Long ago (and oh so far away) I lived and hung out with a extended bunch of guy friends. We combined in many forms, sometimes as roommates, fellow partiers, and fellow adventurers. For being city dwellers we really spent quite a bit of time outdoors and participating in everything from sailing and water skiing to hiking and backpacking. We also played in a recreational volleyball league and even softball in a class A city league.
We were all in our mid to late twenties, had various professional type jobs, rented a nice lower unit of a triplex next to Lake Calhoun in Minneapolis, and nothing to tie us down. Many of our adventures were spur of the moment and there was always enough of us available to just go and do it.
Thus it came to be one Saturday morning that we were all awake at a reasonable hour we hatched an idea over breakfast. We decided to drive up to the Porcupine Mountains of Michigan and do some hiking and an overnight camp out. We didn't need much for an overnighter so it only took us minutes to pack and load up in whatever vehicle would haul all of us.
About five hours later, there we were!
It was a beautiful day and we were anxious to get on the trails for some serious hiking. We went into the ranger station adjacent to the campground. We talked to the ranger who was about our age and asked him about the various hiking loops we could take. It was about 1:30 in the afternoon, so we had about seven hours of daylight with a lingering summer twilight. He pointed out loops that were ten miles and fifteen miles and suggested those. They looked easily doable in the time allotted. Then one of the more competitive of our group asked him which one he would do. He pointed to a longer loop and said, "this one." It was about twenty five miles through the woods and then up the lake shore before turning back to the campground. "It might be a little long for you guys, though."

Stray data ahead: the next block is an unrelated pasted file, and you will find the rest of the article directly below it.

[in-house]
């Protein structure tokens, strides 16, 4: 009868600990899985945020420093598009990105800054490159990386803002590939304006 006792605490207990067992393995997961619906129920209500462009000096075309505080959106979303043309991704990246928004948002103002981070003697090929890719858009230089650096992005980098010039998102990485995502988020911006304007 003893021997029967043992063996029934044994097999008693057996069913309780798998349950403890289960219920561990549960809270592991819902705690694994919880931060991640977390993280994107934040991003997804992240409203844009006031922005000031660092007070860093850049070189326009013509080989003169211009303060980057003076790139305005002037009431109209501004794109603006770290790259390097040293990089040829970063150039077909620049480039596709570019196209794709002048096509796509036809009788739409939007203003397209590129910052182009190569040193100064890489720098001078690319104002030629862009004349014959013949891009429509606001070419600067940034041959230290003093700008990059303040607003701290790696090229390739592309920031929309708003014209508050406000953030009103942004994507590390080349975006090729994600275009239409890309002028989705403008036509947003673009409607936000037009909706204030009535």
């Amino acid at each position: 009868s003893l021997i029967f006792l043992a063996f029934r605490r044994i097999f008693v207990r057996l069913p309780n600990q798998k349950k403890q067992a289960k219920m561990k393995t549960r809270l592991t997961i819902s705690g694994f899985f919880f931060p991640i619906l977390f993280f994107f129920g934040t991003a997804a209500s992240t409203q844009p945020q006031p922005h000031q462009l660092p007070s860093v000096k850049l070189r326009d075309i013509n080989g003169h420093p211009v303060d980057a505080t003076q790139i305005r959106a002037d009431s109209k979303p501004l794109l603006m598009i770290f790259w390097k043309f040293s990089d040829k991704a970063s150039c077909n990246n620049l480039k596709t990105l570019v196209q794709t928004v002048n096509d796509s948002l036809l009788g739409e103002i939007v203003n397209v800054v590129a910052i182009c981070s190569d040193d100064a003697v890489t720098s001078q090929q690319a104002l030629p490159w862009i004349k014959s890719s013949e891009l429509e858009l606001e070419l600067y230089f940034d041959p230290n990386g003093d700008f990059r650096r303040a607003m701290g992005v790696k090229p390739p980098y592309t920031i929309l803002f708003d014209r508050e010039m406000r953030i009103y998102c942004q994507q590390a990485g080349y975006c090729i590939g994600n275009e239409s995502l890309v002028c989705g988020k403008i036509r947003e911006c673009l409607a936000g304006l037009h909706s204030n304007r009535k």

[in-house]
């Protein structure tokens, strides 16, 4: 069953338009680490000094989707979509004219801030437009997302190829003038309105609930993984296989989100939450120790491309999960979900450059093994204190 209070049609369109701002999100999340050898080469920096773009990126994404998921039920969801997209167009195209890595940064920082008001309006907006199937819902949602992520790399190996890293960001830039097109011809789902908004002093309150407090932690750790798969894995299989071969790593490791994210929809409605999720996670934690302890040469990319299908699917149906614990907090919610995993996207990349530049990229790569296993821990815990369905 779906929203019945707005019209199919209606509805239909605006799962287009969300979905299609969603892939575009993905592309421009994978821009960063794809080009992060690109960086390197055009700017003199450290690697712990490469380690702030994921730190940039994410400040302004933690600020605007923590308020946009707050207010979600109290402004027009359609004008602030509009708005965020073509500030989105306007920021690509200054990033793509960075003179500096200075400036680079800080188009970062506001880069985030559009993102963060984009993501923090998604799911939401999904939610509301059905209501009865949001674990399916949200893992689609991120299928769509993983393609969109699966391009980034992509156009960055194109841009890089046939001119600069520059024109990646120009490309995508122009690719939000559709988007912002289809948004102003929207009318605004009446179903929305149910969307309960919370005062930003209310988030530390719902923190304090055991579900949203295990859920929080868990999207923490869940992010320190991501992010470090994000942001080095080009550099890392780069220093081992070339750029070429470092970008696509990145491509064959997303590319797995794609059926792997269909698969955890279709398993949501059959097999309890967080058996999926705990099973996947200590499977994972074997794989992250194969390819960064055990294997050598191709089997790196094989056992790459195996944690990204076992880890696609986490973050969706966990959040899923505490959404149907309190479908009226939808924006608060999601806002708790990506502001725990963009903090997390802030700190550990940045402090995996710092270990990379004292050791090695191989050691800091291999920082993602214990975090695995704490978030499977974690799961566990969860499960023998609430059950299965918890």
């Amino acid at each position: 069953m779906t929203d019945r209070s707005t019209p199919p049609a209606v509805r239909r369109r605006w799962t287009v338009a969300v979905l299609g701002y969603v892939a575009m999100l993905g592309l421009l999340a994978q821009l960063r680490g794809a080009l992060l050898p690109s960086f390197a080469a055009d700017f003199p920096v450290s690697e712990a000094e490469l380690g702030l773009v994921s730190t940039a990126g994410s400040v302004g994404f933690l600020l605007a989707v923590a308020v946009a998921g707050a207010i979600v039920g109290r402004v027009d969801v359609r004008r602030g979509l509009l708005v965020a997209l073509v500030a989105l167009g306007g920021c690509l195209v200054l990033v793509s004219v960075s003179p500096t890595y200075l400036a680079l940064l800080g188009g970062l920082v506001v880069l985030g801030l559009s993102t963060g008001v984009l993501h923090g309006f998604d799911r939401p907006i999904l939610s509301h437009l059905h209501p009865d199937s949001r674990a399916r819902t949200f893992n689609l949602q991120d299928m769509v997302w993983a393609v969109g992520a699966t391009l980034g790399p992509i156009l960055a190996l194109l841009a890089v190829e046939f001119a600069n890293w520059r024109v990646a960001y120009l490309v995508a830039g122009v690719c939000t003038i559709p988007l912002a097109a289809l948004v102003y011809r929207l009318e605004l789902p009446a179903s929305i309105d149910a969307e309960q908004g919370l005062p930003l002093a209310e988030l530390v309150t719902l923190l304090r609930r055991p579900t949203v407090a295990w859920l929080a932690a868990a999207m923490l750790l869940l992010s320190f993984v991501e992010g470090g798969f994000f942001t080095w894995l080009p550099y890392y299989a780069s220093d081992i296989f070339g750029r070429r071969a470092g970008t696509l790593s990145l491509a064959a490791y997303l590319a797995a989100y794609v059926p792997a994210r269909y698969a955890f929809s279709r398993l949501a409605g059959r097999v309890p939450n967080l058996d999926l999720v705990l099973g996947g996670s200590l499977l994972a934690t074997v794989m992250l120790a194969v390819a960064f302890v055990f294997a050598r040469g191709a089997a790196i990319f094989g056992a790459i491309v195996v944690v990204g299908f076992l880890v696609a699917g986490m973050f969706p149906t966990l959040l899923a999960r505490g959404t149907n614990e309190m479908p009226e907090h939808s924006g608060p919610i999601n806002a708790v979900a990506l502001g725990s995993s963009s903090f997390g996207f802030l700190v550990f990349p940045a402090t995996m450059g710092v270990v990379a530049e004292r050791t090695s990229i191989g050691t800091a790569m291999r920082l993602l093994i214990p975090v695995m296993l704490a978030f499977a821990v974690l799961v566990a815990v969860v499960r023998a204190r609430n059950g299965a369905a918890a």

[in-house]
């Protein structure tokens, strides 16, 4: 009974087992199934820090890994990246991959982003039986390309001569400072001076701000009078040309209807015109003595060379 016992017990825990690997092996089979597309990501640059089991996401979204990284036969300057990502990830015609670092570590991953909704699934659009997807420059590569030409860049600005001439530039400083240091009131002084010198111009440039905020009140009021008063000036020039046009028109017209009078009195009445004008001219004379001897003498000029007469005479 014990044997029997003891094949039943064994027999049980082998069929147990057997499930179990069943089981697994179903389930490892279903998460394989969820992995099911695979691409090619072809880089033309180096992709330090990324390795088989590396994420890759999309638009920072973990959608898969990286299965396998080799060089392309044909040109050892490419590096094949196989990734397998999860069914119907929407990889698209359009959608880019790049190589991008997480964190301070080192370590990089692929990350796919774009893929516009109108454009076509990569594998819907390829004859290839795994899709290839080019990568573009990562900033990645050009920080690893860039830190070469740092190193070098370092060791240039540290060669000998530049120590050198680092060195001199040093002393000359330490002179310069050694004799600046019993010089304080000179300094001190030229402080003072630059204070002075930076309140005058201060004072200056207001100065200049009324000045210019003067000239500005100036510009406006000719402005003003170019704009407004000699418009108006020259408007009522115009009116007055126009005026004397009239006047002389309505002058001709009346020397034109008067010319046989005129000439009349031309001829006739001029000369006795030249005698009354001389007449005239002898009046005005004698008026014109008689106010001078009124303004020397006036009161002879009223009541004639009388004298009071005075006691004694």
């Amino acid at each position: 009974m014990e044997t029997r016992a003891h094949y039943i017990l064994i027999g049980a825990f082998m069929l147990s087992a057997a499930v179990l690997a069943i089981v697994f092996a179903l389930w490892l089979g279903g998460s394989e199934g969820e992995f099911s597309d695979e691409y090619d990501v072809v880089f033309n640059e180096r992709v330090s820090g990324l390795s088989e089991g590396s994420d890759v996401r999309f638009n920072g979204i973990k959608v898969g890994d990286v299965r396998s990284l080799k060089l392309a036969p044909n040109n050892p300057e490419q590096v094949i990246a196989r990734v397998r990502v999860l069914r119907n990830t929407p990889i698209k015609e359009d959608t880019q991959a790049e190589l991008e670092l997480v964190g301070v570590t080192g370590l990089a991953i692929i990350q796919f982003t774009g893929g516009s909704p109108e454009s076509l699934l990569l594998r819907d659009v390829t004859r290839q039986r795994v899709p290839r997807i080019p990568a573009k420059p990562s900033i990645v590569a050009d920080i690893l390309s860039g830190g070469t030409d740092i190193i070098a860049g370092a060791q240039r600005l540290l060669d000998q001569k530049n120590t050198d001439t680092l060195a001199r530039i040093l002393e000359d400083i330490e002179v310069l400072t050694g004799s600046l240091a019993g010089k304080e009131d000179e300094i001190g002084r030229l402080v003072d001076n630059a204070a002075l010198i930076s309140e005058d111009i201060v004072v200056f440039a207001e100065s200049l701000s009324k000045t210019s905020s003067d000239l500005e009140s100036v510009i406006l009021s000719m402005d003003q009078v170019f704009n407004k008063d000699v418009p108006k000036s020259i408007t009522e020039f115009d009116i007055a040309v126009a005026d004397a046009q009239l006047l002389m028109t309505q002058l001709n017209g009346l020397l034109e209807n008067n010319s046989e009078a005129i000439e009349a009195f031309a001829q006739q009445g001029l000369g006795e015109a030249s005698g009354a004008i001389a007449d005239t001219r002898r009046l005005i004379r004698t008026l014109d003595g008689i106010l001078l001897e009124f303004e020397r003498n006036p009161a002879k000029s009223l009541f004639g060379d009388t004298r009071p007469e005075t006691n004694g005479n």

One of our competitive guys said, Can you do it?" "Yes." "Then we can do it."
We took the green loop. the camping area is off the map to the east.
I had hoped that some of the testosterone of our earlier years had worn off and that we were able to think more with our upper brain. After being cooped up in the car for hours we had energy to burn off, though. And we were still too young to always think clearly.
We knew it would be tight to do before dark as we had never been on these trails. They looked fairly easy to see and easy to walk on.
We were doing fine until we hit the stretch going along the lake. About halfway along that nearly ten mile stretch we were starting to show signs of fatigue. There was a lot of loose rock and the walking became more difficult as we tried to keep a pace that would get us back to camp before dark. It was another ten miles, though, and there wasn't much happy chatter going on. Our group started to spread out a bit. We stopped to check out some blisters that had formed on our feet, but didn't have the luxury of time to do much about them. Just grit our teeth and go.
It was pretty dark for the last couple of miles, but the trail was still easy to follow, thank goodness and we finally made it back to camp. When we stopped, we flopped. The shoes came off, the legs were massaged and there was much moaning and groaning. We did more crawling than walking around the campsite and ate the most expedient food as exhaustion would allow. Not much was said and everyone fell asleep on the cold hard ground very quickly.
The next morning was greeted with more moaning and groaning as we took stock of our injuries in the daylight. Rather than describe the various aches, pains, and lesions, let's just say it wasn't pretty.
The trip home was quiet as whoever didn't have to drive just slept.
I survived with just a few blisters and aches. Two of our team needed to see a doctor and one of those needed minor knee surgery from aggravating an old injury. We didn't speak much of that weekend for a few months, but eventually we started laughing about it. When someone would tell us of something fun he thought he could try, the response was, "If you can do it, we can do it!" punctuated by laughter and another beer. Eventually, most of us (not all of us) settled down with women that would help us keep from hurting ourselves and we lived happily ever after.
Addendum: These are all stock photos.
Every time I look across the Big Lake, some 70 miles, on a very clear day I can see the Porkies. It is similar to this side, but the rocks are a little different. Here is a shot of the Slit Rock Lighthouse I got on the way home from Duluth about a week and a half ago. Click to embiggen.